If foulant adheres to the membrane; as a result, a higher pressure will be required to produce the target amount of permeate water. When the differential pressure increases, your systems may be experiencing membrane fouling and should be cleaned.
Decrease in the Permeate Flux
Permeate flux defines the quantity of permeate produced during membrane separation per unit of time and RO membrane area. For example, 15 gfd refers to a flux rate of 15 gallons per minute per square foot of membrane surface area. When you experience a permeate flux decline, it’s a clear indication of membrane fouling.
Water Quality Decline
If your membranes display poor salt rejection, fouling may be to blame. Sometimes poor water quality may be a symptom of poor pretreatment methods, changes in feed water quality, and temperature. So ensure you check the foulant’s composition as it may offer some clues.
In case the fouling contaminants are colloidal, cleaning and enhancing pretreatment may help. But if the poor salt rejection happens simultaneously with an increase in operating or differential pressure, your membrane may be experiencing scaling or fouling.
Strong Odors and Mold
Are you noticing odors from your membranes?
They may have biological fouling. Biological growth can cause strong, unpleasant smells in your membrane filtration system. The filters may have slime forming on the surfaces of the membrane.
How to Prevent Membrane Fouling?
Membrane fouling is reversible. Below are some ways you can prevent membrane fouling in your system.
A regular cleaning routine with specialty products can help to prevent fouling contaminants from building up on the membrane. Ensure you schedule regular cleanings for optimal results.
Membrane cleaning strategies can vary depending on the type of contaminants and the reverse osmosis system design. Cleaning methods you can use include:
Mechanical cleaning involves using physical force to ensure the contaminants loosen from the membrane and flush out of the system.
This is done with a low-pressure (<60-psig) high-flow pump (40-gpm per 8” pressure vessel in parallel). Typically the cleaning process is done with a low pH and high pH cleaning solution selected to target the foulant or scale on the membrane surface.
This type of cleaning uses custom-formulated cleaners that can remove scales and particulate deposits that precipitate on the membrane surface. Cleaning chemicals should be chosen based on the type of contaminants present, and procedures should be provided to match the unique reverse osmosis process. Cleaning by stage is recommended to avoid poor cleaning results due to inadequate flow dynamics.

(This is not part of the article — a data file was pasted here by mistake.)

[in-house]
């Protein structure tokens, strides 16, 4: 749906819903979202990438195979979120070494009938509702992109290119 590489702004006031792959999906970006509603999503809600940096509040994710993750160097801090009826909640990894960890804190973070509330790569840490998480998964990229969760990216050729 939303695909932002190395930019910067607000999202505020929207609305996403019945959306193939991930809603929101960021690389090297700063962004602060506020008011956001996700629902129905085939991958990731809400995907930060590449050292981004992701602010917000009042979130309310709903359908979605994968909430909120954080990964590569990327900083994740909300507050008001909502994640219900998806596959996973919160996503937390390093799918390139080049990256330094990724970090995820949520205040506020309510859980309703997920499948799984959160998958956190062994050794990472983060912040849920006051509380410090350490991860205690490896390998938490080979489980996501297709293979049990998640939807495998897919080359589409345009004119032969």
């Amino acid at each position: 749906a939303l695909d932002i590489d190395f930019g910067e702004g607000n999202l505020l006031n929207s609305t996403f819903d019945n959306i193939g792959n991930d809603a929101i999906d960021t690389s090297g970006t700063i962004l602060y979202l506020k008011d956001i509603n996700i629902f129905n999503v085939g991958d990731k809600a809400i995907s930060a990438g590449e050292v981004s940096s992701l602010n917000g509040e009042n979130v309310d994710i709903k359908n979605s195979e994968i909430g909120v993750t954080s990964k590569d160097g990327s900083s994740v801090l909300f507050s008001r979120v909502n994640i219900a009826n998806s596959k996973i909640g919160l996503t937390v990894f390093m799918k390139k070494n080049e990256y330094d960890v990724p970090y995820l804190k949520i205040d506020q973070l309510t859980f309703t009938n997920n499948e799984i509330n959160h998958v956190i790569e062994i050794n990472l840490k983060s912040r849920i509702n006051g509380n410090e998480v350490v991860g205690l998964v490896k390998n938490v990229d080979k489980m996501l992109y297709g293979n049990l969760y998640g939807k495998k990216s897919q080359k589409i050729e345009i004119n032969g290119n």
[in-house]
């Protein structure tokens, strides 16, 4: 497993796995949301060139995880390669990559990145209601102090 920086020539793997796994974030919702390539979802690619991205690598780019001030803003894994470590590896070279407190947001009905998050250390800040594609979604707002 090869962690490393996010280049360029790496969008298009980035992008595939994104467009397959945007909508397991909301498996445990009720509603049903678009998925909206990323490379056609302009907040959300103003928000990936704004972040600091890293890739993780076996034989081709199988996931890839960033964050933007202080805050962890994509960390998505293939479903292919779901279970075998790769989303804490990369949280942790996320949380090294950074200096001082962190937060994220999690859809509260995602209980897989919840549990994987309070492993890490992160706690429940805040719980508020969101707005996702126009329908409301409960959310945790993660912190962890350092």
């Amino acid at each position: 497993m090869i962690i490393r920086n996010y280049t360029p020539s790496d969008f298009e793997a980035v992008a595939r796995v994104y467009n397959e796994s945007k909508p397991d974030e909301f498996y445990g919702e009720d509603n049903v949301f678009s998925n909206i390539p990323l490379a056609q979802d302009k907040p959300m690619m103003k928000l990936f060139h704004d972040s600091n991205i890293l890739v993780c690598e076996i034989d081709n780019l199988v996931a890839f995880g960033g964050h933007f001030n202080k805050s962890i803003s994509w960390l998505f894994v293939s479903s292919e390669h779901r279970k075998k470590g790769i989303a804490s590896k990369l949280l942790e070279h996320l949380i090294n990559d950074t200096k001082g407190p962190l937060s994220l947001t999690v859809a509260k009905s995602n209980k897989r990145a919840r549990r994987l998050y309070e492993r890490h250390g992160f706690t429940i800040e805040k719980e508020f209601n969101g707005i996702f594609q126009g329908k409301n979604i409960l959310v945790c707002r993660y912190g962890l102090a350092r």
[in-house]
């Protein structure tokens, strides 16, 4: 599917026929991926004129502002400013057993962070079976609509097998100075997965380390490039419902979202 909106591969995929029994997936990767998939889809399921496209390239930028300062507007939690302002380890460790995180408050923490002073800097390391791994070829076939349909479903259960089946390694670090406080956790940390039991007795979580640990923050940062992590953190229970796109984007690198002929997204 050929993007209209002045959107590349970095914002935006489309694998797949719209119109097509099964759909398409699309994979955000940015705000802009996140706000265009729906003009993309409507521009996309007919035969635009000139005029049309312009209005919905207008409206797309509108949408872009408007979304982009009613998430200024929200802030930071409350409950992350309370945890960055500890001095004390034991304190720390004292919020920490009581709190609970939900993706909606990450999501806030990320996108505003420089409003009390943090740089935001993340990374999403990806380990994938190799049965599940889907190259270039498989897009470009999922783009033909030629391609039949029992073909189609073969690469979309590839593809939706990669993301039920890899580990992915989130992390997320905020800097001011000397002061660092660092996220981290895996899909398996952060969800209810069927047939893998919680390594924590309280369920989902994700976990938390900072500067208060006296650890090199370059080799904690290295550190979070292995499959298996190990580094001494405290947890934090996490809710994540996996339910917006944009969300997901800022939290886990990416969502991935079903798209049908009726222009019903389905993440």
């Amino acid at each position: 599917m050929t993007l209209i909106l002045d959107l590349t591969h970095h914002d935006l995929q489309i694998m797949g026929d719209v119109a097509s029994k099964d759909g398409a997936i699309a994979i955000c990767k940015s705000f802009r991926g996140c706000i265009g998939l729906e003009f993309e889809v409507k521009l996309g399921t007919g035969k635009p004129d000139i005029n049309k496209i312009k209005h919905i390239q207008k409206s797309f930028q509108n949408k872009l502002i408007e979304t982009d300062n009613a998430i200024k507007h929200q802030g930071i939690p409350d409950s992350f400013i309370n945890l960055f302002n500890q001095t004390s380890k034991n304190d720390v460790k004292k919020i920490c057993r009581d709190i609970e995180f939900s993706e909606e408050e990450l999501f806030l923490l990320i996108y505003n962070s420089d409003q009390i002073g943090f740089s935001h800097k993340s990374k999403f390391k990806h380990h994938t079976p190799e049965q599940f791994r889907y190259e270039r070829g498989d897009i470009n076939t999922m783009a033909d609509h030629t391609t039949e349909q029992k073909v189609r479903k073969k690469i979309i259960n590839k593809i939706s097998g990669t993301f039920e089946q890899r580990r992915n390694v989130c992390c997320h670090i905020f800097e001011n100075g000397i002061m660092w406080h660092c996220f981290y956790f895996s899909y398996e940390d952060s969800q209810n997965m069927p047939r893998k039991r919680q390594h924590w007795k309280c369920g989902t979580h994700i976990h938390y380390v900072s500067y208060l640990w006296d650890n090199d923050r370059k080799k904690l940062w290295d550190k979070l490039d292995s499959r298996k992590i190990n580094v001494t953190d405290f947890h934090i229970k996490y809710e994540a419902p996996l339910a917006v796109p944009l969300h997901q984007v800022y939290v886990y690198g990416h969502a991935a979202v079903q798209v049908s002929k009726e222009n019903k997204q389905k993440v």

Since RO/NF is a membrane process, they are more likely to experience membrane fouling if not pretreated correctly. To avoid this, apply a pretreatment process that will protect your membrane investment based on the type of feed water you are processing. Pretreatment options can include:
- Flocculation processes
- Sedimentation (gravity settling)
- Multi-media filtration (MMF) and Coagulation in case colloidal particles are present
- UF/MF membrane process
- Granular Activated Carbon (GAC) to remove chlorine or organics
- Sodium bisulfite to remove residual chlorine
- pH adjustment to assist in scale prevention (if necessary)
- Antiscalant to inhibit scale and disperse particles on the membrane surface
Membrane fouling can also be prevented through quality engineering and design. Many factors affect membrane fouling and play a role in the system’s proper function. To prevent membrane fouling, consider these variables when installing a system.
Select a membrane that is best for your process size and water conditions. Use brackish water membrane for surface and well waters below 10,000 TDS and seawater membrane for seawater applications.
Some other properties to consider:
- The pH tolerance range for cleaning
- Salt rejection specification required
- Flux rate rating to match process requirements
A well-designed system balances variables like pH, temperature, operating pressure, and flow rate. This increases the chances that fouling contaminants do not collect on the membrane surface.
Professional Membrane Fouling Treatment Solutions You Can Count On
Due to the complexity of membrane fouling, it is often best to contact a specialist to evaluate the problem.
We are experts at determining the right membrane treatment solutions. Let us help extend your membrane life and improve system performance. Contact us to learn more.